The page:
A monopoly achieves its status by selling a unique product that has no close substitutes. A monopoly is the only supplier of the good; hence, if a buyer wants to purchase the good, he or she has to purchase it from the monopoly. A monopoly can form due to the economies of scale. In some cases, it is advisable to avoid engaging in a business venture because economies of scale can only be enjoyed when there is only one supplier. If a new party enters the market, then both firms may suffer loss. Levels of profit depend on competition within the market but, in this case, there are no competitors, and this ensures that the firms can enjoy super-normal profits in the short run and long run (Braido & Shalders, 2015).

Monopoly diagram

In a monopoly, the demand curve appears to be straight but it has different levels of elasticity on it. Between point A and C, the demand curve is elastic but from point C to E, the curve is inelastic. There is the MR curve showing marginal revenue that is the extra revenue earned by selling an extra unit. Firms cannot sell beyond level C because marginal revenue will be negative, and firms cannot accept to lose money. Hence, a monopoly will operate when the demand curve is elastic.

Monopoly prices can be regulated by regulatory bodies. The regulatory bodies limit the maximum amount that can be charged for a given good or service. The government can also come up with a merger policy where firms that merge are not allowed to control more than 25% of the market share. If firms merge and they control more than 25% of the market share, they are referred to the competition commission to decide whether the merger will be allowed or turned down. International trade enables people from an economy of one country to buy goods from another economy. Within an economy, when people engage in international trade, they can buy goods provided by a monopolist within the country from outside the country or they can buy already purchased goods. The public might opt to buy the imported goods since they are cheaper than those being produced by the local firms. Monopolies suffer from international trade since the goods they produce may be produced in a different country at a lower price and brought to the local market at lower prices.

Effects of Barriers to Entry on Profitability

In a monopoly setting, there exist very high barriers to entry. A monopolist does not operate on the inelastic part of the demand curve because they will strive to reduce prices and increase output. A monopolist can increase output up to a point where MR=MC. Due to this fact, firms continue to enjoy profits while keeping competition away.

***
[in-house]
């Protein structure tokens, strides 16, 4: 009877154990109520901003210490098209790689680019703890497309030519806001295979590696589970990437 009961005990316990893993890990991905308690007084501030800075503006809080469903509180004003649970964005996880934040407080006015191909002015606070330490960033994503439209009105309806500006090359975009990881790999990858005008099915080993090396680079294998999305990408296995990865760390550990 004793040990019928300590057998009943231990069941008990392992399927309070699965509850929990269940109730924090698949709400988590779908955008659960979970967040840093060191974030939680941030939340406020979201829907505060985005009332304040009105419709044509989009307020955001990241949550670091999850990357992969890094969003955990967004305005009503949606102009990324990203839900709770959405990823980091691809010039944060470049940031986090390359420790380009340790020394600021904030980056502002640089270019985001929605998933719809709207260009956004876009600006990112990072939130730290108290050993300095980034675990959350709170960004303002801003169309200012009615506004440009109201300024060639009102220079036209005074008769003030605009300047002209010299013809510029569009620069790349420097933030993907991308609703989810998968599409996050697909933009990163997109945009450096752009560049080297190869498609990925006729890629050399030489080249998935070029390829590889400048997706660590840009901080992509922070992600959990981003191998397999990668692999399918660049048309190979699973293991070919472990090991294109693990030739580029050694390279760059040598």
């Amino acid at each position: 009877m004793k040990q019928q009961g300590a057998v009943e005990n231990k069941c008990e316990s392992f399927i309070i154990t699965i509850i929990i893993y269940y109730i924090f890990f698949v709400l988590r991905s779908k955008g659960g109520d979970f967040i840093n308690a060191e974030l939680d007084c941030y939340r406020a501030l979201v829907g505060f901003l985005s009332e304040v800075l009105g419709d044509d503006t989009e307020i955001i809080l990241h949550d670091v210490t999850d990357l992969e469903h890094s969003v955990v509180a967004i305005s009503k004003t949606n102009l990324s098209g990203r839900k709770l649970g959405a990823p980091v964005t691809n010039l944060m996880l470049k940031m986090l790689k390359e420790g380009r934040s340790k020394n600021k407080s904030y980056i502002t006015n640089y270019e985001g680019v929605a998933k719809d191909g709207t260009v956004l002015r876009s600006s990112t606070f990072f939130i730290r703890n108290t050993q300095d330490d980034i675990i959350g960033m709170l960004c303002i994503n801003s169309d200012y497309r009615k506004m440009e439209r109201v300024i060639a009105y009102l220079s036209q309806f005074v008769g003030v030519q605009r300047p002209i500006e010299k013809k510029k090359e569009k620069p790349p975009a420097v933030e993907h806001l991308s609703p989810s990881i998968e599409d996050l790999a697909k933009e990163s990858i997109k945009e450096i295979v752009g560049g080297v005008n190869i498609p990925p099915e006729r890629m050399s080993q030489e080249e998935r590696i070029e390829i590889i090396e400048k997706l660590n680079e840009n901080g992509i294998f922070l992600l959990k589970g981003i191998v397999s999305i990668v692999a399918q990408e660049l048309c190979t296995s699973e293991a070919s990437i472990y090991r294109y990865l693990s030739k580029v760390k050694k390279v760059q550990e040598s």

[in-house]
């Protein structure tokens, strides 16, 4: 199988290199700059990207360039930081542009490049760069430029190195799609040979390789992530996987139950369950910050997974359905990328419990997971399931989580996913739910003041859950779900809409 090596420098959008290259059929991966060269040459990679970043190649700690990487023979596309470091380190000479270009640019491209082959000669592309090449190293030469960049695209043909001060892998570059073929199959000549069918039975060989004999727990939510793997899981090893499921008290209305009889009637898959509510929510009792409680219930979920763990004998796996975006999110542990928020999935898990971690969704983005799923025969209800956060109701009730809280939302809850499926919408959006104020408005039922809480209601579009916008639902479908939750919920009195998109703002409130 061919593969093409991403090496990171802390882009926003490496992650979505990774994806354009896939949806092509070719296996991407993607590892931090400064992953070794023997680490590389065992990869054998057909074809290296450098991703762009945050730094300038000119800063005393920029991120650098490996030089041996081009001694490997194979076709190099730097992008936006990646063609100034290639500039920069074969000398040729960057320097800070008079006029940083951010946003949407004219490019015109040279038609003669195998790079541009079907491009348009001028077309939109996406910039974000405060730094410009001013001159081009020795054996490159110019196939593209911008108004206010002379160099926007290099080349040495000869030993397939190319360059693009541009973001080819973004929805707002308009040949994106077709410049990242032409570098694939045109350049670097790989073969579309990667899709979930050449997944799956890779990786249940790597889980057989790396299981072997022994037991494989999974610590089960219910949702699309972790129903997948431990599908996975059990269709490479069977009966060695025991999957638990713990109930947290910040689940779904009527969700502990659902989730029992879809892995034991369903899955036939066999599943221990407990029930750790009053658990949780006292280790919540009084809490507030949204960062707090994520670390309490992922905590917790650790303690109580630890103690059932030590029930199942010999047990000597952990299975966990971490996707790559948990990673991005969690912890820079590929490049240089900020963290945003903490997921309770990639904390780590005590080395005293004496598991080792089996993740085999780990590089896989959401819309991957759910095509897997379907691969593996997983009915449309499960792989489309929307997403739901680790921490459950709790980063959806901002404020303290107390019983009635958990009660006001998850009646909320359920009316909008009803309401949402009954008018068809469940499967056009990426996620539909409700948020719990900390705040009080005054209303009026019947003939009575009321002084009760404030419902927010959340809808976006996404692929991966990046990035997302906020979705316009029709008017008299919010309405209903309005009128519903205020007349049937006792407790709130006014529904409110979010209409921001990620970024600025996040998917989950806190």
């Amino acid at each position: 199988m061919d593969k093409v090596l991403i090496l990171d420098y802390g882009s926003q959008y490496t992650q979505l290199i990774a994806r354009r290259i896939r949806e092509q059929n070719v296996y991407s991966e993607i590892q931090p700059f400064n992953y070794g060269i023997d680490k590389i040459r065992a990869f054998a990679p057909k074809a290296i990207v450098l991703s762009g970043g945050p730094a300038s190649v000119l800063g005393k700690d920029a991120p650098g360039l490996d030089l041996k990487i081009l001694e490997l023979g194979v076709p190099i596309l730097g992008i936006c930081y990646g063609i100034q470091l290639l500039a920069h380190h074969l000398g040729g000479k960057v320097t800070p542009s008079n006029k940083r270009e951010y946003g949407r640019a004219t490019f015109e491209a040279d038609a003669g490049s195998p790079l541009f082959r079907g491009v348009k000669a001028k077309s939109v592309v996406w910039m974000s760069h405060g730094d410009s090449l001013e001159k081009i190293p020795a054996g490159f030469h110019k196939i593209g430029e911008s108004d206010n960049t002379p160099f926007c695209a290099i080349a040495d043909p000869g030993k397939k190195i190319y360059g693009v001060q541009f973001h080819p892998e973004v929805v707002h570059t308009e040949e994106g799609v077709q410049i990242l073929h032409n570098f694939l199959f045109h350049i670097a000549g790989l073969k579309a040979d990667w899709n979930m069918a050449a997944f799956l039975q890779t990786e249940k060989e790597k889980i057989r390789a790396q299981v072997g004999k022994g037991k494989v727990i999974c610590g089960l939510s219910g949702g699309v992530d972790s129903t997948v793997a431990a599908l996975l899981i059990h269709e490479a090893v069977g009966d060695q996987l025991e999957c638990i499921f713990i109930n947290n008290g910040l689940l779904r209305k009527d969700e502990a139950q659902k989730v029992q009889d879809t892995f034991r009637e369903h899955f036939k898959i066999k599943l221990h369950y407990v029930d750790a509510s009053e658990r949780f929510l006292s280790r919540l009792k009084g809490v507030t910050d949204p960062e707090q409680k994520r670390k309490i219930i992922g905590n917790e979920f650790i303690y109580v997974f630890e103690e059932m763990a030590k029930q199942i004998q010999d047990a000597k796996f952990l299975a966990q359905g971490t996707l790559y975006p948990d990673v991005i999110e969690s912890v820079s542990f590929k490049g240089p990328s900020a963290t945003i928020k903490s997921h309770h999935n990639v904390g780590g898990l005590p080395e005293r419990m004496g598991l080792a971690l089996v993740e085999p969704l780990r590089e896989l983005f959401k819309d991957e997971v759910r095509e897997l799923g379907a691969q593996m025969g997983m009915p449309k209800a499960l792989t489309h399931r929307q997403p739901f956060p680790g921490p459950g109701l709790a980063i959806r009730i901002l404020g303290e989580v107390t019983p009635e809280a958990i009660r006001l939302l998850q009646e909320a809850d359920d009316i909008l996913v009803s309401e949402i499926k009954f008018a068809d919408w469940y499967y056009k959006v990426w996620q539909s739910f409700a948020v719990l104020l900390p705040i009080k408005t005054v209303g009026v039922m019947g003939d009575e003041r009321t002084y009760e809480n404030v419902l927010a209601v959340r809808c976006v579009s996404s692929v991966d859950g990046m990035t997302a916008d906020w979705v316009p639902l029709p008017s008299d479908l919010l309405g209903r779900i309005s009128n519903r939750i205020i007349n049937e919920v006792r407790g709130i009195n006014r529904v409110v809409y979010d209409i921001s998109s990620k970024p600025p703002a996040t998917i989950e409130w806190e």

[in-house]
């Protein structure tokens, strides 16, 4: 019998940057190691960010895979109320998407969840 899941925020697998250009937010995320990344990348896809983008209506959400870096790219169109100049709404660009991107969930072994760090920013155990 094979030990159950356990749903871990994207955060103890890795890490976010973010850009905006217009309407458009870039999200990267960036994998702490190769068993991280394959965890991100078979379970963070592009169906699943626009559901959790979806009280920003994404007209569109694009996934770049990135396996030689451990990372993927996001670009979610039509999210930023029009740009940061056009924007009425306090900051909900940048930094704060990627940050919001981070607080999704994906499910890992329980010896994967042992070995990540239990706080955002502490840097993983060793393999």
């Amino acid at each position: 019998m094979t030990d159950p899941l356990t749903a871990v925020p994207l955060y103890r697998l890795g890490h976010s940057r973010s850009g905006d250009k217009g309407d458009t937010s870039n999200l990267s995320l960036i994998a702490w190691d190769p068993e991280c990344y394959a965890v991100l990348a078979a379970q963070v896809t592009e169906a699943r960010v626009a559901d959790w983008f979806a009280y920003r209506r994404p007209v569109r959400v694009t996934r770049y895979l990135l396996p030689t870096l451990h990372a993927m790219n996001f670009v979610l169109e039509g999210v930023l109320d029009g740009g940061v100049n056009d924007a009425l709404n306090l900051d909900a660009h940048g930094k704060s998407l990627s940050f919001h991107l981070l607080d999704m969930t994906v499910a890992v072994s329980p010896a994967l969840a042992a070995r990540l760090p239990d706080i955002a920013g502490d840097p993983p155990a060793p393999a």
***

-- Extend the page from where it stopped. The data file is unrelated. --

Competitive Pressure

In a monopoly, if there is a risk of potential competition, the monopolist will opt to lower prices and increase output to repel any competition. If there is no risk of competition, he will set a price that will maximize his profits.

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Perfect Competition

Perfect competition is a hypothetical market, under which competition is at the highest level. Characteristics of this market are that the public and society are the main beneficiaries. In perfect competition, all the parties have complete and adequate knowledge on the market (Lennartz, 2014). In this market, risk-taking is minimal; hence, entrepreneurship is limited. Perfect knowledge of the market ensures that consumers and producers maximize utility and profit respectively. Within perfect competition, there are no barriers to entry or exit. The lack of barriers ensures there is competition within the market, making it better suited for the consumers as firms engage in price wars. Firms only enjoy enough profits to keep them in business and nothing more. If firms in perfect competition experience more than normal profits, more firms would join due to no barriers, and they would drive profits back down. In the perfect competition market structure, there is limited or no government intervention.

Perfect Competition

In the above diagram, the market demand curve is different from that of the firm. The market demand curve slopes downward while that of the firm is a straight line. The straight line is equal to the equilibrium price of the market. If a firm sells its product above the market price, it will not make any sales, and if it sells below the market price, it will make losses. Firms in perfect competition have to follow the equilibrium price.

International trade is the exchange of goods from one economy to another. Perfect competition would not be greatly affected by international trade since the prices of goods in this market is determined by the forces of demand and supply.

Effects of Barriers to Entry on Profitability

In perfect competition, barriers to entry are rare. Hence, anyone with the view of entering the market can start production. When producers are few, they can experience economic profit but as firms increase, the profit reduces because supply is increased and price reduces.

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Monopolistic Competition

Monopolistic competition is a market where there are many producers selling differentiated products. The goods produced in this market are not close substitutes.

Characteristics of this market structure are that firms in this type of market do not take into consideration the prices of the goods of rival firms. Competition within this type of market is based on differentiation. Differentiation of the goods is done but not so much to eliminate the good as a substitute. The goods are supposed to perform the same functions, but differentiation is done to improve other qualities such as texture or quality. In this type of market, goods will exhibit physical differences such as the materials they use in production. For example, one firm may decide to use plastic when making its product while the other may use wood. Another way that goods are differentiated is by the brand name. Some buyers trust in some brands more than others and this comes forth as a form of differentiation. Lastly, a good may be differentiated by the type of service that comes with the purchase of the good. For example, a firm may decide to deliver goods to buyers, offer discounts on goods, or even award prizes for a certain level of sales.